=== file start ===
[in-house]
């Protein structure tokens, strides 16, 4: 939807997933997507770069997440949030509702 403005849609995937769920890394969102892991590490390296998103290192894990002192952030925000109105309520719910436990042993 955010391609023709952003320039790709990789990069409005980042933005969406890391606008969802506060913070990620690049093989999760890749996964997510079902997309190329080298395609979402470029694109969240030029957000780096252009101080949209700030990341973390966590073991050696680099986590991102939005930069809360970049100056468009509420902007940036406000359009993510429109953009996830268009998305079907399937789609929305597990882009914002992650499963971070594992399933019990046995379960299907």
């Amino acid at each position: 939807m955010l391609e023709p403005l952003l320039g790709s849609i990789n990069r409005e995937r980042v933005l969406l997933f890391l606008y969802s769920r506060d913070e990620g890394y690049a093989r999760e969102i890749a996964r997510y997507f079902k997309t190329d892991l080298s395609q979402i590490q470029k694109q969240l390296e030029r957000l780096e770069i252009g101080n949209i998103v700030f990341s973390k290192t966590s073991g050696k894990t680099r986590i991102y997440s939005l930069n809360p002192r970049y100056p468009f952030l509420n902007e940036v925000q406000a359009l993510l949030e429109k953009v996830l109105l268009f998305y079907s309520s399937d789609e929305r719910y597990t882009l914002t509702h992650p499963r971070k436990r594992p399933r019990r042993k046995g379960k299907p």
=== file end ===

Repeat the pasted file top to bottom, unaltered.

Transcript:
[in-house]
């Protein structure tokens, strides 16, 4: 939807997933997507770069997440949030509702 403005849609995937769920890394969102892991590490390296998103290192894990002192952030925000109105309520719910436990042993 955010391609023709952003320039790709990789990069409005980042933005969406890391606008969802506060913070990620690049093989999760890749996964997510079902997309190329080298395609979402470029694109969240030029957000780096252009101080949209700030990341973390966590073991050696680099986590991102939005930069809360970049100056468009509420902007940036406000359009993510429109953009996830268009998305079907399937789609929305597990882009914002992650499963971070594992399933019990046995379960299907």
């Amino acid at each position: 939807m955010l391609e023709p403005l952003l320039g790709s849609i990789n990069r409005e995937r980042v933005l969406l997933f890391l606008y969802s769920r506060d913070e990620g890394y690049a093989r999760e969102i890749a996964r997510y997507f079902k997309t190329d892991l080298s395609q979402i590490q470029k694109q969240l390296e030029r957000l780096e770069i252009g101080n949209i998103v700030f990341s973390k290192t966590s073991g050696k894990t680099r986590i991102y997440s939005l930069n809360p002192r970049y100056p468009f952030l509420n902007e940036v925000q406000a359009l993510l949030e429109k953009v996830l109105l268009f998305y079907s309520s399937d789609e929305r719910y597990t882009l914002t509702h992650p499963r971070k436990r594992p399933r019990r042993k046995g379960k299907p």